Isaiah 63: 1-6 cannot possibly be applied to the First Advent of Jesus. But at his Second Advent numerous passages expressly mention wrath, vengeance on enemies, and a fearful slaugter and supper. It is therefore a description only applicable to the Second Advent, as the early Church taught. But the prophet in vision sees him coming from the direction of Mt. Sinai, asking: "Who is this that comes from Edom, with dyed garments from Bozrah?" Indeed, when we come to compare Scripture with Scripture, we have the route taken by the mighty King from Mt. Sinai until He arrives at Jerusalem clearly pointed out. Prophecy distinctly mentions Mt. Sinai, Paran, the Wilderness, Mt. Seir, Edom, Teman or the South, Bozrah, giving us a direct route from Sinai northward to Palestine. This does not occur by chance, but is descriptive of what shall truly take place. Having the Might One with his saints manifested at Sinai, and also by way of the wilderness of Paran on through Idumea, it seems to us faithless not to accept of these things. Especially when we find an under-current of prophecy, which serves to bring them out in more distinctive proportions.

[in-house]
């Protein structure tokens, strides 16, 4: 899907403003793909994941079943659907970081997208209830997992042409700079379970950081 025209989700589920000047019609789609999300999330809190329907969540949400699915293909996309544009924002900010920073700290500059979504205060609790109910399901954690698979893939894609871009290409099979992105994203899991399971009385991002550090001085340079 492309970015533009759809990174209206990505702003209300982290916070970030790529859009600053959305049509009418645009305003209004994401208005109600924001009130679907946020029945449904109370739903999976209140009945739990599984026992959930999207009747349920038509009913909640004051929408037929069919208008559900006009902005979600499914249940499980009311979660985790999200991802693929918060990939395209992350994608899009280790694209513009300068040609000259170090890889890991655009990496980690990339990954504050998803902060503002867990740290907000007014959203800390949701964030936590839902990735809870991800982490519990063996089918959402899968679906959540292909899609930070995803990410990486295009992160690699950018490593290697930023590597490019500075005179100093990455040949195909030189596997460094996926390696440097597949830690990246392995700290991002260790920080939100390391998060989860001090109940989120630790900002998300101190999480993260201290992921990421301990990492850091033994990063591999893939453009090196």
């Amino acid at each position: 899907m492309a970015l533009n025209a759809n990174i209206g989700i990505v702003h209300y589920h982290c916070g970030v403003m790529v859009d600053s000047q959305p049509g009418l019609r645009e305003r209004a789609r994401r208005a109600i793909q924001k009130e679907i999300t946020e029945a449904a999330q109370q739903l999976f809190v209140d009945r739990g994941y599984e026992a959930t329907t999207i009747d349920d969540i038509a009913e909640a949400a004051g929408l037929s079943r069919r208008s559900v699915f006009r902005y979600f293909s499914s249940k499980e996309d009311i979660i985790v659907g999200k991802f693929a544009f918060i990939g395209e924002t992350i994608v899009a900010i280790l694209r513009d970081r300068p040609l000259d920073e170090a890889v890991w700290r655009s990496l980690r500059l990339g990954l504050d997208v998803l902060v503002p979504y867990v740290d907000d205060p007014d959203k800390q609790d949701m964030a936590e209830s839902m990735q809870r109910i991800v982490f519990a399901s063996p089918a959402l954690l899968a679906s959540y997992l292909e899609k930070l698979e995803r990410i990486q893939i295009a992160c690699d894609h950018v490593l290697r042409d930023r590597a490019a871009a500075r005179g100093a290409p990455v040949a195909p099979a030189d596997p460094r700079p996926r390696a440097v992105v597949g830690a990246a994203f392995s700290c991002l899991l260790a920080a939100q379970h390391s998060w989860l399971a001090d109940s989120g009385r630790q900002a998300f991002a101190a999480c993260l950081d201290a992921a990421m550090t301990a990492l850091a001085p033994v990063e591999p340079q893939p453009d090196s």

So in the Second Advent, when the locality is once stated that is amply sufficient, and all other predictions imply it. This at once opens a wide field for reference which can only be indicated. Thus e.g. take Isaiah 63:1-6, and notice in connection the vengeance, the Redemption, etc. This compared with numerous parallel passages presents us additional points of identification. Several passages not before specified, may briefly be suggested: Isaiah 42:11, is remarkable, as the context indicates that "new things" are to be performed, introducing Millennial blessedness and glory, worthy of "a new song." Notice verse 11; and its manifest allusions to the desert of Arabia Deserta, to the rocky country of Arabia Petraea, etc., and surely the careful student of the Word must be impressed that same deep reason underlies such references. What other reason so applicable as the one advocated by us? For all we know, such references as Zechariah 9:14, going "with whirlwinds of the South;" as Psalm 126:4, "as streams in the South;" and similar phraseology, may contain allusions which a fulfillment will render expressive in this direction. The student will not overlook Isaiah 9:1; Isaiah 59:16-20.